NJ Introduces Overdose Mortality Dashboard to Combat Opioid Crisis
Online Resource Offers Insight into County-Level Overdose Trends.
The New Jersey Department of Health (NJDOH) has unveiled the Overdose Mortality Data Explorer, a new online tool designed to reveal demographic disparities in fatal drug overdoses across the state's counties.
This innovative dashboard, funded through a $4.5 million annual grant from the Centers for Disease Control and Prevention's Overdose Data to Action (OD2A) program, marks an advancement in New Jersey's ongoing battle against overdose-related fatalities. It's a cornerstone of the state's efforts to tailor interventions and resources to the communities most affected by this crisis.
Governor Murphy underscored the importance of this resource, stating, "This new resource launched by the Department of Health will play a critical role in our efforts to end the opioid epidemic in New Jersey. To effectively combat this crisis, we must be informed about the devastating impacts of overdose-related harms across the state. This resource will better help us determine how to target critical support through prevention, treatment, and recovery services and programs.”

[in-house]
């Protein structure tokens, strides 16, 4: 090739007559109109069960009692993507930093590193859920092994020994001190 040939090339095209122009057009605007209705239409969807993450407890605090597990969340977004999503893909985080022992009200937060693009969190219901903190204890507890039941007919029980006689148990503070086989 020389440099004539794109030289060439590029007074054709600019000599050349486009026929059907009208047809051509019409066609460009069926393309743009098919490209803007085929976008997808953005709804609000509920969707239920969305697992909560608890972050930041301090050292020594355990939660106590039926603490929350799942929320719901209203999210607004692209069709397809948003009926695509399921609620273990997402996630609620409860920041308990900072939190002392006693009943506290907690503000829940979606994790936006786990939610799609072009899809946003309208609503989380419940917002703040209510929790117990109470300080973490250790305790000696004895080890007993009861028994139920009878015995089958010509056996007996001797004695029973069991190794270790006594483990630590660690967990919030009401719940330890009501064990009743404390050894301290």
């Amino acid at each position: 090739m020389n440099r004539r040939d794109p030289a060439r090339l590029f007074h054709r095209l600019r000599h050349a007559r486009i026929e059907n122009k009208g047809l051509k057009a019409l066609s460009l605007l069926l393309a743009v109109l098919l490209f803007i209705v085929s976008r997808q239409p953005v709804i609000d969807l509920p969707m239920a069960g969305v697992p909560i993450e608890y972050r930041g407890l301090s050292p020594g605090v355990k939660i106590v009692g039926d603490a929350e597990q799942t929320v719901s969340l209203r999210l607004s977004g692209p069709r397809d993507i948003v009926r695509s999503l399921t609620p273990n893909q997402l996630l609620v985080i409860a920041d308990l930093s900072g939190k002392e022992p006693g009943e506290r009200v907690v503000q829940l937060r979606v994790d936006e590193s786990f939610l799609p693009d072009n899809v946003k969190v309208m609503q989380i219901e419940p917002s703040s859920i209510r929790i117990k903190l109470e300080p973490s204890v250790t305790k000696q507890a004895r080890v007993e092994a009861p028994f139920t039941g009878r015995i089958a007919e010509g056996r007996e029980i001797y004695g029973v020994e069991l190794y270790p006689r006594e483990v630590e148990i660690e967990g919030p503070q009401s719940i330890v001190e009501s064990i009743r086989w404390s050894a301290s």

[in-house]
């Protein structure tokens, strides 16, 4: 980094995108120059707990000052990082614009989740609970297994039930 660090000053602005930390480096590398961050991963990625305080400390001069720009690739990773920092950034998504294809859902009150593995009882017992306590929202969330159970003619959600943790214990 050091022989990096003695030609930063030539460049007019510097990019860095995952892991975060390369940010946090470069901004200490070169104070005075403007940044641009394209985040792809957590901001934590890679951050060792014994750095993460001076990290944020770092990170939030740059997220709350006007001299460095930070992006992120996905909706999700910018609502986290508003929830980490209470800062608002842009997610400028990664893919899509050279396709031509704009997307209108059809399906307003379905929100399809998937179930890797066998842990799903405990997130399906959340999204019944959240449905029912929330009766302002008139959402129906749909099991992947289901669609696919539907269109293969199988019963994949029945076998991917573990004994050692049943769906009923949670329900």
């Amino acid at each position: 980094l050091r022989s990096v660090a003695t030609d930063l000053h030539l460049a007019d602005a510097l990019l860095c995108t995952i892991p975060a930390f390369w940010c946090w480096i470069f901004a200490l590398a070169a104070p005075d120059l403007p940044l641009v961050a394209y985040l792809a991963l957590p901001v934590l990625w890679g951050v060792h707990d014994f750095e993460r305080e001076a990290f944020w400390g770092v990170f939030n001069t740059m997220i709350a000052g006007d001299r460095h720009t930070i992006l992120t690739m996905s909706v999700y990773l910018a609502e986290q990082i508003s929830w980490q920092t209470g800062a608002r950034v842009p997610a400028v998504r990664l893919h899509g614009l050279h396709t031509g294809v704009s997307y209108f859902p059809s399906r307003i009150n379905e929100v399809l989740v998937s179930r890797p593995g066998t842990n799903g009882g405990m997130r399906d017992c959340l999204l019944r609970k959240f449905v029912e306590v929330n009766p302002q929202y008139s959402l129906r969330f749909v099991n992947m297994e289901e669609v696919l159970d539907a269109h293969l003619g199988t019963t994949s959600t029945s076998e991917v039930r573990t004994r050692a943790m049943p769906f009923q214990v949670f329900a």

The dashboard, part of New Jersey's State Unintentional Drug Overdose Reporting System (SUDORS), showcases overdose data derived from death certificates and detailed medical examiner reports, including toxicology findings. It covers overdose deaths from 2012 to 2022, providing invaluable insights for community stakeholders aiming to prevent and respond to overdoses.
Acting Health Commissioner Dr. Kaitlan Baston highlighted the gravity of the issue, noting, “Any life lost to overdose is too many. More than 3,000 New Jerseyans were lost to overdose in 2022, and more than 109,000 nationwide. That’s over seven New Jersey residents dying every day.”
While New Jersey has observed a stabilization in overdose deaths, disparities are increasing, particularly in rural counties and among different racial groups. The OD2A grant is pivotal in enhancing the state's response, allowing for more rapid, effective, and equitable actions, including:
- Collecting and analyzing comprehensive data on overdose morbidity and mortality.
- Continuing successful DOH programs like Overdose Fatality Review Teams.
- Supporting innovative programs, such as Emergency Department Peer Navigator programs and community-EMS overdose co-response teams.
- Providing harm reduction tools and resources, including mail-based naloxone distribution and fentanyl test strips.
This initiative is part of a broader government strategy to address the opioid crisis, complementing Governor Murphy's historic investments in evidence-based solutions like medications for opioid use disorder and harm reduction.